John Key has dug his toes in as he refuses to listen to some of the expert advice on poverty reduction, but more interesting is where he's indicating he will move
You'd hardly call it skin on the skeleton, but John Key's comments today about his plans to tackle child poverty and sell-off state housing at least put some sinew and muscle on the bare bone rhetoric he has been using since his win in last month's election.
John Key is a Prime Minister at the top of his game and the peak of his powers. After a hard, unpredictable and nasty campaign during which he was unusually off-balance and at times dishonest (especially the days immediately after Dirty Politics was released), he is looking fresher and more confident, and since election night he's hardly put a foot wrong.
Every word since winning his third term has been in aid of winning a historic fourth; he's been notably humble, inclusive and has used his political capital not to move further to the right, as some predicted, but to extend his hold on the centre (a little to the left and a little to the right).
You can see that in two policy priorities he's identified: selling off state housing and taking more decisive action to tackle poverty.
In the campaign he said he was proud of his government's record on child poverty. He, Paula Bennett, Bill English and others have spent years refusing to measure poverty, disputing figures, generally trying to say 'nothing to see here'. What Key seems to have heard on the campaign trail is that many New Zealanders are genuinely concerned at what's happening to our poorest neighbours and he's hinted enough now at serious action that he's committed to more than a token approach to the issue.
This morning on The Nation he still ruled out raising benefit levels and extending the in-work tax credit to families living on a benefit, depsite all the serious experts in the field insisting those were two essential moves. Key likes to say that the gap between life on a benefit and life in work must be maintained. The problem with that argument is two-fold.
First, Jonathan Boston, the man who literally wrote the book on the subject, has done the numbers and says that the gap between those in work and those on a benefit has increased 25 percent in a generation. Remember when Ruth Richardson and Jenny Shipley cut benefits with exactly that justification? Well the gap has increased by a quarter since then, as wages have risen and benefits have only kept pace with inflation.
So if the gap then was wide enough for Shipley and co, why does it need to be 25 percent bigger to incentivise people into work? The fact is it doesn't and the benefits are too low for a family to live on. An increase is due.
Second, two out of five families in poverty are also in work. So simply getting into work is not in and of itself a path out of poverty. Sure, it's a start. But possibly only the start of a very long path -- and poor kids need help today, not in a few years. Wait those few years for their parents to work their way up the ladder and you're missing out on crucial opportunities for them to get on a healthier, smarter, more aspirational path.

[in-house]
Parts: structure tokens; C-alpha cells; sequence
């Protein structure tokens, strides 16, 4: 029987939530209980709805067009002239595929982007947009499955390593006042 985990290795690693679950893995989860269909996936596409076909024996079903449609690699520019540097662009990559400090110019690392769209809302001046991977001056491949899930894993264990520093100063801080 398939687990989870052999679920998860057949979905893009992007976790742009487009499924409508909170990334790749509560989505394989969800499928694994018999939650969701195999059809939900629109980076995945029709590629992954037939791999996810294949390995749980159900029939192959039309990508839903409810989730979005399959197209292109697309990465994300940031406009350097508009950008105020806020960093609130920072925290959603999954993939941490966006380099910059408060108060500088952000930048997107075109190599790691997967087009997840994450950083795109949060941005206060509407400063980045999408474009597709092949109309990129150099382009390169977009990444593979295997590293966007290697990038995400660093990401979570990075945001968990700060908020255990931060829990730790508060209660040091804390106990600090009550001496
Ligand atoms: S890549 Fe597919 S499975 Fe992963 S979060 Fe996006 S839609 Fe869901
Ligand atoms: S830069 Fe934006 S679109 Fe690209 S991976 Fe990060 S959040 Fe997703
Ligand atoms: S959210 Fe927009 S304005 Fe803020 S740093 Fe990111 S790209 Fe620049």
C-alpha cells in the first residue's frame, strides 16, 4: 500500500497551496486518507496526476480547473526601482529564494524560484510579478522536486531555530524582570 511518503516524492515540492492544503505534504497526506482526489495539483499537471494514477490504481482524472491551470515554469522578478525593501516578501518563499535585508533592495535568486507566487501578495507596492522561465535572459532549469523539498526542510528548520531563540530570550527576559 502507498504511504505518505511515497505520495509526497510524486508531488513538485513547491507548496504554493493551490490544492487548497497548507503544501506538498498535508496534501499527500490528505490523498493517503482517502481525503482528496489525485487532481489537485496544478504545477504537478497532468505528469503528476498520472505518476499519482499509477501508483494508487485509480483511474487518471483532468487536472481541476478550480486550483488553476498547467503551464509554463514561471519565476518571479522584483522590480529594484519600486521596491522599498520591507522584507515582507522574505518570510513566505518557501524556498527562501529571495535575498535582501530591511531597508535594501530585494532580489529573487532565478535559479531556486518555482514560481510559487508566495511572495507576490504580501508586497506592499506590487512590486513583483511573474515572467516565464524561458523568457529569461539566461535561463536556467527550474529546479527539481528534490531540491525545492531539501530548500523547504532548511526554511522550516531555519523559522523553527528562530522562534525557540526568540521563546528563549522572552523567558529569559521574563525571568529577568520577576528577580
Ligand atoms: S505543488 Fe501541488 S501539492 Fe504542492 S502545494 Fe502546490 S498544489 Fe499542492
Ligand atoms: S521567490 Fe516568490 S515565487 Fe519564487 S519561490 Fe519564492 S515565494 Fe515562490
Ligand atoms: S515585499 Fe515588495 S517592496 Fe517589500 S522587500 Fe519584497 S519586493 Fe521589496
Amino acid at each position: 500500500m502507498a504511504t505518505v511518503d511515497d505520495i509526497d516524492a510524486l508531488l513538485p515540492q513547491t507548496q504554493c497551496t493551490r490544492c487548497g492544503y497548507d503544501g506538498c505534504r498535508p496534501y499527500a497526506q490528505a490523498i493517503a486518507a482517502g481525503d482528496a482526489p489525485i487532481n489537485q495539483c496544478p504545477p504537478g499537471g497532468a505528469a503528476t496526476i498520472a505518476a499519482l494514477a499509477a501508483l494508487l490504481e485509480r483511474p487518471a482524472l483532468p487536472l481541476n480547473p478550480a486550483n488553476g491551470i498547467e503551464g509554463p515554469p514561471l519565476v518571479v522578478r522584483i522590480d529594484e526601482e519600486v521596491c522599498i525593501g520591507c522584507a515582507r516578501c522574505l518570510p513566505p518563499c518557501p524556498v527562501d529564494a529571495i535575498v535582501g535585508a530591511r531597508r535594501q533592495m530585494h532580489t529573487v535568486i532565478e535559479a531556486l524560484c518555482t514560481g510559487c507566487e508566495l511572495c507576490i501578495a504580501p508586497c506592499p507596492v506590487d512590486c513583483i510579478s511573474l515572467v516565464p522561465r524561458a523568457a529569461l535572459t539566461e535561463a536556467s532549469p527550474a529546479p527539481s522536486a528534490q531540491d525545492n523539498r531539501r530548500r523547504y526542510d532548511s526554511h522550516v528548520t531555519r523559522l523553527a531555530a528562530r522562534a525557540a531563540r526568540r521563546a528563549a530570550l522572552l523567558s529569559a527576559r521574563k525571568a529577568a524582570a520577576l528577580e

So the truth is that both benefits and wages are too low and more direct, immediate action is required. It's a tough political choice, but the evidence is pretty clear.
Having made that criticism of what Key won't do, it's interesting to look at where he does seem willing to act. Two big hints came out of today's interview. First, housing costs for the very poor. He said "we need to address" the fact that so many poor families are paying too much for their housing. Given most of them don't own their own home, that means some sort of rent relief or accommodation support. (Given English has identified the accommodation supplement in the past as a huge suck on government funds and a bit of a rort for landlords, that's unlikely to be the mechanism).
Two, he said:
"...there might be ways we could put more money directly into those youngsters and make sure it actually reaches those youngsters and isn't just part of an overall pot which delivers a certain level of support”.
That seems to be a quest to get past putting money into the pockets of the mums and dads, and more directly into the needs of kids. Maybe childcare programmes? Maybe exam and study fees? They certainly would fit within National's ideological fences, as they are helping kids help themselves. He won't be precise, but the hints are there.
As for the sell-off of state housing, he played down the figure of $5b used extensively this week. This is a policy that gives some red meat to the base; it's a form of old-fashioned privatisation. But one of his problems is that the last time he sold around $5b of state assets (the power companies) he often leant on the fact he had a mandate from voters. But National said nothing about ramping up its state house sales in this past campaign, so he cannot make claim now.
It looks sneaky and even tricky.
What's more he won't commit to spending the money made from any sales on new houses. But here's an interesting point. What he did say was that "they key test of the policy is to increase the overall level of housing". So if there aren't more social houses as a result of this sell-off, he will have failed.
There's obviously more work to be done on these issues, but we're starting to see a an outline emerging. The question now is will it be a functioning body of work or little more than a rhetorical straw man?